Sian Claire Owen, medical journalist for Cardio Debate, UK

Migraine affects around 15 percent of the global population and is a leading cause of disability. Symptoms include headaches with or without aura, and can also include gastrointestinal and autonomic symptoms. It is well established that migraine is associated with ischaemic stroke and ischaemic heart disease, however recent research published in The British Medical Journal has widened the scope and looked at the link between migraine and a broader range of cardiovascular diseases. [1]

A population-based matched cohort study analysed data from Danish administrative and medical registries, comprising 51032 patients in the migraine cohort and 510320 in the general population. They investigated the risk of CV diseases including ‘MI, ischaemic or haemorrhagic stroke, peripheral artery disease, venous thromboembolism, atrial fibrillation or atrial flutter, and heart failure’ in patients with a first-time diagnosis of migraine. This data was then compared with those in the general population.

Information regarding other risk factors such as obesity, hypertension, chronic obstructive pulmonary disease and alcoholism were also taken into account, as were adjustments for drugs which may impact on the relationship between migraine and CVD.

Of all the CV diseases investigated, migraine was linked with MI (HR 1.49, 95% confidence interval 1.36 to 1.64), ischaemic stroke (2.26, 2.11 to 2.41), haemorrhagic stroke (1.94, 1.68 to 2.23), venous thromboembolism (1.59, 1.45 to 1.74) and atrial fibrillation or atrial flutter (1.25, 1.68 to 2.23). [1]

Furthermore, migraine with aura was associated with higher CVD risk than without aura, and were higher in women than men.

The study authors recommend that in the light of these results, physicians may wish to consider anticoagulation treatment in these patients.



Cardio Debate Expert Comments

This is an interesting study that mostly reinforces what was already known, namely that people suffering from migraine carry an increased risk of cardiovascular diseases. To an extent it expands on what was known inasmuch as, whilst the link to ischaemic heart disease and ischaemic stroke was well established, the current study shows that migraneurs also carry a higher risk of haemorrhagic stroke, peripheral arterial disease, atrial fibrillation / flutter, heart failure and venous thromboembolism. However, it is clear from the literature that atherosclerosis is the principal pathological process underlying most of these diseases; so it is not entirely surprising that the increase in ischaemic heart disease and stroke associates with an increase in these other conditions. The exception of course is venous thromboembolism, and it is interesting to speculate on why this should associate with migraine. Although this study offers no mechanistic insights to this, one might offer a number of possible explanations:  decreased mobility of patients during migraine attacks, especially if they are frequent; higher prevalence of patent foramen ovale in migraineurs, especially those who experience auras; in women, the possible use of oral contraceptives or hormone replacement therapy, both of which are thrombogenic and liable to precipitate migraine attacks.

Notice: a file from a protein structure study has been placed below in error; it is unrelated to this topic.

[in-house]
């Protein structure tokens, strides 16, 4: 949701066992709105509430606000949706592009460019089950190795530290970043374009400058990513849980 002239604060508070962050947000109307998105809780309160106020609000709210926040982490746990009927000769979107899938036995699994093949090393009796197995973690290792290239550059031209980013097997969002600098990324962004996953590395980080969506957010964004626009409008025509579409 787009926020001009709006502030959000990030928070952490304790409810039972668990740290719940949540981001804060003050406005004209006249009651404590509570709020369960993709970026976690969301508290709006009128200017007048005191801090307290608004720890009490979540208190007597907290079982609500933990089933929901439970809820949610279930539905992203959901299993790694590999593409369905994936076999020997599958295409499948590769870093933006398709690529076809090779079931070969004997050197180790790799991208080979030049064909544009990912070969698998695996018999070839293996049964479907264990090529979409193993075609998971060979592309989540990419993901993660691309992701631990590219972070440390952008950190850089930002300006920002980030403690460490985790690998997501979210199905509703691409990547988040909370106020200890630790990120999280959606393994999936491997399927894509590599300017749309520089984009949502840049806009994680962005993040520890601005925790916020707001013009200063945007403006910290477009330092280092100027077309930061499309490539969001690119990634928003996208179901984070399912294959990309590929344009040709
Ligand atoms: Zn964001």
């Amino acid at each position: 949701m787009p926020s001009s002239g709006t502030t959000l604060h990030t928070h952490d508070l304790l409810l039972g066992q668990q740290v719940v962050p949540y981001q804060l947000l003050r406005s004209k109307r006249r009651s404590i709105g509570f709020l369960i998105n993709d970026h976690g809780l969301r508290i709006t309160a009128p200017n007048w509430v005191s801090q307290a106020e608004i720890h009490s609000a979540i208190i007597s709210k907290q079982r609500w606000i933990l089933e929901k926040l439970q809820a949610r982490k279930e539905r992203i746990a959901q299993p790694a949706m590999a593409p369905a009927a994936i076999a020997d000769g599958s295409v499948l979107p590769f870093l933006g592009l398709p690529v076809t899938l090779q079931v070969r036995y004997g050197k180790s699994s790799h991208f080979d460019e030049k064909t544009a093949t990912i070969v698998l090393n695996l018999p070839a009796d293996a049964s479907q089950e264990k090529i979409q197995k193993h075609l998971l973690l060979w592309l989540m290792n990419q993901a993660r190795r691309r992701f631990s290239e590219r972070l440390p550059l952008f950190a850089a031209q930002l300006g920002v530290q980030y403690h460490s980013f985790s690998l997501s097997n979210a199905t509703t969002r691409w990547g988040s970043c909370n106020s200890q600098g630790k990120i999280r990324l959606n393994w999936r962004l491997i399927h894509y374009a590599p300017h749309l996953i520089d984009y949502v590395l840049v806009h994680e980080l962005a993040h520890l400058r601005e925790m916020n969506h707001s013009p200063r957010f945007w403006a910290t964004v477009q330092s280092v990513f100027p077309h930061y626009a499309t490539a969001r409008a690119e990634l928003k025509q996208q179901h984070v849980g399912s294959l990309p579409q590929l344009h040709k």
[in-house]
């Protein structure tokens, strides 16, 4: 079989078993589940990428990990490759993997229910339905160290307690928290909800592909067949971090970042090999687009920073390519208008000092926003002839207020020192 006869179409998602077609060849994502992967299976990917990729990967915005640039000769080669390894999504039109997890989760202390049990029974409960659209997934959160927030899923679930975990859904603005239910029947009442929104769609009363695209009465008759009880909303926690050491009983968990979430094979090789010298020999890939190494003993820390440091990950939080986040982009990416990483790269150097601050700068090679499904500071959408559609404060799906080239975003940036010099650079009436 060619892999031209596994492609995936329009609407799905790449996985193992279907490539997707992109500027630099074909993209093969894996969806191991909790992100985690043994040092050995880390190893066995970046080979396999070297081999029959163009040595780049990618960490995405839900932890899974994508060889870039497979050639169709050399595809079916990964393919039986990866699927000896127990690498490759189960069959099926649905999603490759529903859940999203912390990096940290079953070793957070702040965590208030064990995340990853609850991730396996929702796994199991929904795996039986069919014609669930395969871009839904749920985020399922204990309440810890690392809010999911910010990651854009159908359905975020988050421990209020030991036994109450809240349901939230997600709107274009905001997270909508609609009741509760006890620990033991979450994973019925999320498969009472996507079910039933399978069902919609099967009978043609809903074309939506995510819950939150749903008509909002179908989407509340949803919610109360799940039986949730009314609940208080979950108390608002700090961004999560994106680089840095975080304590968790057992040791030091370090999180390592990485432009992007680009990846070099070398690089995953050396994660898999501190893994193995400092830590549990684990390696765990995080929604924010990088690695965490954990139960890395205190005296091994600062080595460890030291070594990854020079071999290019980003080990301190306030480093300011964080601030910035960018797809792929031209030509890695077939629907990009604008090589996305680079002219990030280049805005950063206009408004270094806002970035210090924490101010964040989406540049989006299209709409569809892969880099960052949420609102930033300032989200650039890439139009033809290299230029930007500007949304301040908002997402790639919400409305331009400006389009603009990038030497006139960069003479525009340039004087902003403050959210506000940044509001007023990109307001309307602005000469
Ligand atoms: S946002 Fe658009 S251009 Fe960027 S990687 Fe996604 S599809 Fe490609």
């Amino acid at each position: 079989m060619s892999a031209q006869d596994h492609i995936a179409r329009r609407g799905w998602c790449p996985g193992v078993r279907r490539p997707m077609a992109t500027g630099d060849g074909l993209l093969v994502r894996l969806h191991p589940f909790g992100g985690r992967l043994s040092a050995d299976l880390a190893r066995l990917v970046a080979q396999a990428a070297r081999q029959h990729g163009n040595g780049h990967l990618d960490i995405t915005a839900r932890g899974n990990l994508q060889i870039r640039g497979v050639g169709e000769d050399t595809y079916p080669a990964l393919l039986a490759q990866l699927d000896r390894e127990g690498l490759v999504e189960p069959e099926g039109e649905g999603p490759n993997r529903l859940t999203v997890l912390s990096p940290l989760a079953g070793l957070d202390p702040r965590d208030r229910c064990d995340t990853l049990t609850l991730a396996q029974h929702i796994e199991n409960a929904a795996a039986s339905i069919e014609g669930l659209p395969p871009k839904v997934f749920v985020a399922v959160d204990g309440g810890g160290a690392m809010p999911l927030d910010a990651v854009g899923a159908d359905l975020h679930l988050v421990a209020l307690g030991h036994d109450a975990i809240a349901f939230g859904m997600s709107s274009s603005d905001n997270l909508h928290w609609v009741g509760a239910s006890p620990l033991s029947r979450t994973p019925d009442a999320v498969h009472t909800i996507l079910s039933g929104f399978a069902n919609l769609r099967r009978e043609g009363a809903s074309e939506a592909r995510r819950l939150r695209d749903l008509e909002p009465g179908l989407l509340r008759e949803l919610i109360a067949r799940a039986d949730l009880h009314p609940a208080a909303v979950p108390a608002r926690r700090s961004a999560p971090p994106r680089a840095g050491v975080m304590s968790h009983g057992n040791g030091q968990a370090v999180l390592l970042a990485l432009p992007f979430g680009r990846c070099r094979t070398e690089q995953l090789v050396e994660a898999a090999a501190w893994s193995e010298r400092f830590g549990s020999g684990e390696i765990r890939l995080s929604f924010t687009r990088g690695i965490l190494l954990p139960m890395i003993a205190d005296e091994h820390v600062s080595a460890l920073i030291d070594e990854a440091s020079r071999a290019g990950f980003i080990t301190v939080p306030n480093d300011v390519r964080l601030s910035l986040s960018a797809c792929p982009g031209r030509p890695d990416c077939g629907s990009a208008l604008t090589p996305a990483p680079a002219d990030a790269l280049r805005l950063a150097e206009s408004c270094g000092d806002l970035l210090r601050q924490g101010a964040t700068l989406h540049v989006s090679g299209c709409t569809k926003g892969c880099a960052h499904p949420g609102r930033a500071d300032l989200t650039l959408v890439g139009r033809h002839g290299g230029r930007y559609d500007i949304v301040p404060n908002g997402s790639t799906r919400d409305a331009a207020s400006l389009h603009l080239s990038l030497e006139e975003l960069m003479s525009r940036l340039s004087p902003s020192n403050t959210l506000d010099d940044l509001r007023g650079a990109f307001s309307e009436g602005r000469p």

Whilst interesting and relevant, inasmuch as it should prompt physicians to screen their patients with migraine both for cardiovascular risk factors and for the presence of subclinical cardiovascular disease, it is clear from this research that the absolute risk levels for cardiovascular outcomes are low. Therefore, although the authors are correct to state that ‘clinicians should consider whether patients at particularly high risk of cardiovascular diseases would benefit from anticoagulant treatment’, this should not in any way be taken to mean that the management of migraine should as a matter of routine include antiplatelet or anticoagulant treatment.